Blood stem cells go through a series of changes to make new blood cells. During this process, the cells develop into either lymphocytes (a kind of white blood cell) or other blood-forming cells. These other blood-forming cells can develop into 1 of the 3 main types of blood cell components:
- Red blood cells
- White blood cells (other than lymphocytes)
Red blood cells
Red blood cells carry oxygen from the lungs to all other tissues in the body, and take carbon dioxide back to the lungs to be removed. Anemia (having too few red blood cells in the body) typically causes a person to feel tired, weak, and short of breath because the body tissues are not getting enough oxygen.
Platelets are actually cell fragments made by a type of bone marrow cell called the megakaryocyte. Platelets are important in plugging up holes in blood vessels caused by cuts or bruises. A shortage of platelets is called thrombocytopenia. A person with thrombocytopenia may bleed and bruise easily.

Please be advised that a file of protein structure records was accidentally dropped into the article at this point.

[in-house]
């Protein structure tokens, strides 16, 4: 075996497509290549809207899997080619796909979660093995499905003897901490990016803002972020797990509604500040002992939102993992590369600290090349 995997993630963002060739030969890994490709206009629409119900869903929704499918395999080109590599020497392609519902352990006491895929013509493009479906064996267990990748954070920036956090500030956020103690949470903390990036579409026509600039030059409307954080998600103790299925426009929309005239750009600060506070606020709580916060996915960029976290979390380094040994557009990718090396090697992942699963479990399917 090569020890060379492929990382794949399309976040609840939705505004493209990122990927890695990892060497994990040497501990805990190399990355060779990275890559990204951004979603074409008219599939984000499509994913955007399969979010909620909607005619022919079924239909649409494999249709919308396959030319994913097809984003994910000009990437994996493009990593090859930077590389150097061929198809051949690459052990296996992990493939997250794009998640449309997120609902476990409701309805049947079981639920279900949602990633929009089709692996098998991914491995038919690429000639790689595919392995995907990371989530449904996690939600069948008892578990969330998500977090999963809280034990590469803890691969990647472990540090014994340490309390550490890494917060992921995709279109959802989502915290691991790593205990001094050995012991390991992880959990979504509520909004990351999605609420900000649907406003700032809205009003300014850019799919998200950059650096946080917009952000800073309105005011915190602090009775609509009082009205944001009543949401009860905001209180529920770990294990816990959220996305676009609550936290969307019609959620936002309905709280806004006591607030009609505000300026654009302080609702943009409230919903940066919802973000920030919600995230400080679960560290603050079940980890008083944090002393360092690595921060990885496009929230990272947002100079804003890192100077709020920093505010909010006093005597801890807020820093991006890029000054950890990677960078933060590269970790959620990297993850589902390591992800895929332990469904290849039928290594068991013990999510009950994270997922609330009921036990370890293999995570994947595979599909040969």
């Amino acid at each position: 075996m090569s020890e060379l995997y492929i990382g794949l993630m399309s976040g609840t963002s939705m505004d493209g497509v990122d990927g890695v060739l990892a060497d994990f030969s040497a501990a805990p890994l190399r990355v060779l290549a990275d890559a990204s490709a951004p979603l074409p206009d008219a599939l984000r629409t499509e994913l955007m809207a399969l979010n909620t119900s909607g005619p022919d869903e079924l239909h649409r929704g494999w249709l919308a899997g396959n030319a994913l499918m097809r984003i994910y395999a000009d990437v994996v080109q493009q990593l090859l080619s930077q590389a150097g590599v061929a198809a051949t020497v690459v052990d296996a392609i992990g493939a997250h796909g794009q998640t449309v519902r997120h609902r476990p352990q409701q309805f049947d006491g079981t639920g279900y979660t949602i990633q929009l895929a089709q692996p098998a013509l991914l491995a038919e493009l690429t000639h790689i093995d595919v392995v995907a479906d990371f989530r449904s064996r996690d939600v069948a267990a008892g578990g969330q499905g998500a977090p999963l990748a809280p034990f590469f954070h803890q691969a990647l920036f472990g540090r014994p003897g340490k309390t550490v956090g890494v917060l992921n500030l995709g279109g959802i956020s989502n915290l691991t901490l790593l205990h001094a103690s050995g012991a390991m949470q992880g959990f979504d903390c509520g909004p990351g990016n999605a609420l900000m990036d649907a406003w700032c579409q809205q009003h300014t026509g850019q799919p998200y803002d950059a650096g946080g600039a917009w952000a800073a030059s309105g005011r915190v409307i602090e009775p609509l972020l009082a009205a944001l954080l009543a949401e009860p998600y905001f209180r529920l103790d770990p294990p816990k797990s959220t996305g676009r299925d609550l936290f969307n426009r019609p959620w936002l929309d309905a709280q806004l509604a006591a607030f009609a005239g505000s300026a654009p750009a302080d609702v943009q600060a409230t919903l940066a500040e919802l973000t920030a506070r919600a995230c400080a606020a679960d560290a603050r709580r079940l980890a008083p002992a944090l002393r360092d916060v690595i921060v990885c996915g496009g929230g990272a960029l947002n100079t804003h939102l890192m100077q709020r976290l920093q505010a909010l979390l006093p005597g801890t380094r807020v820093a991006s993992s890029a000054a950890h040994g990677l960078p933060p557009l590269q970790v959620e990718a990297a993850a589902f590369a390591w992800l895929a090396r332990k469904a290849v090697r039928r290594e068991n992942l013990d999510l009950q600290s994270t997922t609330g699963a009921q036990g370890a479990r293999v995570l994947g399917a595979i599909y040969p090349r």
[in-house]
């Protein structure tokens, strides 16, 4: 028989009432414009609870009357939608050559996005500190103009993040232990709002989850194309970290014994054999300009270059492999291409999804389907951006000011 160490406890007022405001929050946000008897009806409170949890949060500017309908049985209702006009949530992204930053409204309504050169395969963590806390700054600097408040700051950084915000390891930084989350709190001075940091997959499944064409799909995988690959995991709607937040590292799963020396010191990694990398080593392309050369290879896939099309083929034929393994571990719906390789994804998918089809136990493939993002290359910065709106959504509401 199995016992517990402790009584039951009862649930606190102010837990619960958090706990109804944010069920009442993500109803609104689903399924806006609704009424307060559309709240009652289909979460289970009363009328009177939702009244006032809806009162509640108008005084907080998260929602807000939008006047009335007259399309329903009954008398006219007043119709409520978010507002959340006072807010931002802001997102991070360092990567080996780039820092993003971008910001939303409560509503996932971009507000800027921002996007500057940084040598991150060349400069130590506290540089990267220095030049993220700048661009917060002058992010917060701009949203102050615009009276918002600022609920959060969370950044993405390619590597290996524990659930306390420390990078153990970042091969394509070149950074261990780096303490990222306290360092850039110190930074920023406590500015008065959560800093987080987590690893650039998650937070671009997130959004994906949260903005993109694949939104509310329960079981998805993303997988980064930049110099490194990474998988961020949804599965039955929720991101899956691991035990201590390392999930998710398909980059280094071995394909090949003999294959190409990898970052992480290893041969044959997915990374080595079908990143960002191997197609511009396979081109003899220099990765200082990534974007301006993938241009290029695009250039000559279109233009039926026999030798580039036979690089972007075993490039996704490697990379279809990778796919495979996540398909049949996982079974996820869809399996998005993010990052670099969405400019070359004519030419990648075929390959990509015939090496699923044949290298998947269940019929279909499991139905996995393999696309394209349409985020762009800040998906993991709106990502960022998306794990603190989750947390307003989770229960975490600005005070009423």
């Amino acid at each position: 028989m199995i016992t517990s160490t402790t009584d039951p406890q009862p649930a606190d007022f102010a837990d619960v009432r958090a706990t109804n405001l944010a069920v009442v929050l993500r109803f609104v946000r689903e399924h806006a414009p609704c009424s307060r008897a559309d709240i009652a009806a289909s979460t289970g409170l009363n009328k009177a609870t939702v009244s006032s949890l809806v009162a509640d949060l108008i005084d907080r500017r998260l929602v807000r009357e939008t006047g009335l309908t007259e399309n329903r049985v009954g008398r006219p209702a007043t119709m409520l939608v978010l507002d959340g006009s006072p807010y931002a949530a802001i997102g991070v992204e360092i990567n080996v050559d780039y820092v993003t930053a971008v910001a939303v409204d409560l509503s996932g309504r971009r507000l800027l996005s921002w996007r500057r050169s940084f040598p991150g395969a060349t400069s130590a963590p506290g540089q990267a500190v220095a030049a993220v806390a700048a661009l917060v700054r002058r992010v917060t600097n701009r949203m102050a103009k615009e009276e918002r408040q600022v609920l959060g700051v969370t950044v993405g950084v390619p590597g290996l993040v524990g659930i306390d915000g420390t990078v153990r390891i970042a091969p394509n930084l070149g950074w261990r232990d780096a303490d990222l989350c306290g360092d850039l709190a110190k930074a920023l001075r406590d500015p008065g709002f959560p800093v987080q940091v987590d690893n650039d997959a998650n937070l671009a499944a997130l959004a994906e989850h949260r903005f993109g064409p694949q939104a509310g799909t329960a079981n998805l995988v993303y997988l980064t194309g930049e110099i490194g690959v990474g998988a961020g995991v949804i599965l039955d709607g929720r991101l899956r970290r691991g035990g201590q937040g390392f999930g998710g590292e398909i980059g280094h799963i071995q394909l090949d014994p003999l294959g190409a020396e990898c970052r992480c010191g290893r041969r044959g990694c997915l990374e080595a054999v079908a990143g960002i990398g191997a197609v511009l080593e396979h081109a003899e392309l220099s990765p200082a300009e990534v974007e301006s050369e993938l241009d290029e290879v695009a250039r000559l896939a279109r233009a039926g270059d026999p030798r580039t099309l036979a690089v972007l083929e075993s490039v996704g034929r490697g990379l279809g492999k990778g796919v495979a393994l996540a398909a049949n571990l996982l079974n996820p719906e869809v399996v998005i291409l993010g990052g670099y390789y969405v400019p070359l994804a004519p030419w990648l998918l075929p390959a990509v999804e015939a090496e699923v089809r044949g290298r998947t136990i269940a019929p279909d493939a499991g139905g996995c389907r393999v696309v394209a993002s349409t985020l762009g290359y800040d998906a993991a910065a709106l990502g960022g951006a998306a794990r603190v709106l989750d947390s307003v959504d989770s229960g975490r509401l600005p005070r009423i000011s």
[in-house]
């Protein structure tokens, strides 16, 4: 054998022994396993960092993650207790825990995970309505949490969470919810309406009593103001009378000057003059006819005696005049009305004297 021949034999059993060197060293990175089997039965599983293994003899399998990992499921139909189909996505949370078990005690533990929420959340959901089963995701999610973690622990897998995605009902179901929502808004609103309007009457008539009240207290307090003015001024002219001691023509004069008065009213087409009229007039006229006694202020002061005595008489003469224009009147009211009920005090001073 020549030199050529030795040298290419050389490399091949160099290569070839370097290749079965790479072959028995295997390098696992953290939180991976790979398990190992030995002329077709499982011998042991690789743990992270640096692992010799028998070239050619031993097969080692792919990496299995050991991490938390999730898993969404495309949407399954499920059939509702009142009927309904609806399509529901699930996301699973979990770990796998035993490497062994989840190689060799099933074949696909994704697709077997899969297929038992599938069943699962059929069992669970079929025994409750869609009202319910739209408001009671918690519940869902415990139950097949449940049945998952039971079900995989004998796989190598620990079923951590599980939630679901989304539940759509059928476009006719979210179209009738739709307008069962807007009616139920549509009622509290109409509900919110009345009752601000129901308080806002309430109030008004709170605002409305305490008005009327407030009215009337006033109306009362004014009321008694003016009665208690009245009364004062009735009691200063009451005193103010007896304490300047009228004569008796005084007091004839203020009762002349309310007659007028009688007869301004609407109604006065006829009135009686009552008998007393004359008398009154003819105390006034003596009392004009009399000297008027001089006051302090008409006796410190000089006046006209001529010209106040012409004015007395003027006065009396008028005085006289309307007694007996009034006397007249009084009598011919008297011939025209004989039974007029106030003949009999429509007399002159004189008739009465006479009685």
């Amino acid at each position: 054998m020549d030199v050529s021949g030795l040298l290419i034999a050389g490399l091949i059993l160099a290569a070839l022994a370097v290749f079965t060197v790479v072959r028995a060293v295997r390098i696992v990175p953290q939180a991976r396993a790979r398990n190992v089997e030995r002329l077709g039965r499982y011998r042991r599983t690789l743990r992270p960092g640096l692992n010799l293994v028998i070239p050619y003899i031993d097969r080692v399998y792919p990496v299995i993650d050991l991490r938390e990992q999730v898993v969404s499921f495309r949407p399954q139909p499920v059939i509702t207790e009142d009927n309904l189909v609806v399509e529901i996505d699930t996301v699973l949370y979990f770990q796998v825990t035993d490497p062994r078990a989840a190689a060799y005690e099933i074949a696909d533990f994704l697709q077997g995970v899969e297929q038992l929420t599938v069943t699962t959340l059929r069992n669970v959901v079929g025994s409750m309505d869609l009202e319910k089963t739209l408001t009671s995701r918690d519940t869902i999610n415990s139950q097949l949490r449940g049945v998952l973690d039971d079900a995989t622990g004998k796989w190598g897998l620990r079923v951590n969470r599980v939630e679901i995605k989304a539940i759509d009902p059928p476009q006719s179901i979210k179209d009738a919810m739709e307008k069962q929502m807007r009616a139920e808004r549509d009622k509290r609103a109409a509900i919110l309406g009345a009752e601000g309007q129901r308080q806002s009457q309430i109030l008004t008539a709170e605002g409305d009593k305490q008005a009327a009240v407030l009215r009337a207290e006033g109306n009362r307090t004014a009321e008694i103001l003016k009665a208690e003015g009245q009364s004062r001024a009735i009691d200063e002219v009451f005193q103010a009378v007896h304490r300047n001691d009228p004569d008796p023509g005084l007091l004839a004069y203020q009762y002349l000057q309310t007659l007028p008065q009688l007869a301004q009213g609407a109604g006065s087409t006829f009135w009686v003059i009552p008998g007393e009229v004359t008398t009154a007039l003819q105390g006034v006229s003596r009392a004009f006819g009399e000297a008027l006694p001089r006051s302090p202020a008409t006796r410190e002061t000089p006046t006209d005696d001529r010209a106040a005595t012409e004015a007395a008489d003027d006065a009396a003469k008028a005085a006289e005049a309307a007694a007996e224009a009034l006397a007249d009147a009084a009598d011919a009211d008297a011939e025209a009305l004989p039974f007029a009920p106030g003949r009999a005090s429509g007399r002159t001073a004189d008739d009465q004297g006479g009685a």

White blood cells
White blood cells help the body fight infections. Lymphocytes are one type of white blood cell. The other types of white blood cells are granulocytes (neutrophils, basophils, and eosinophils) and monocytes.
These are the main cells that make up lymphoid tissue, a major part of the immune system. Lymphoid tissue is found in lymph nodes, the thymus gland, the spleen, the tonsils and adenoids, and is scattered throughout the digestive and respiratory systems and the bone marrow.
Lymphocytes develop from cells called lymphoblasts to become mature, infection-fighting cells. The 2 main types of lymphocytes are B lymphocytes (B cells) and T lymphocytes (T cells).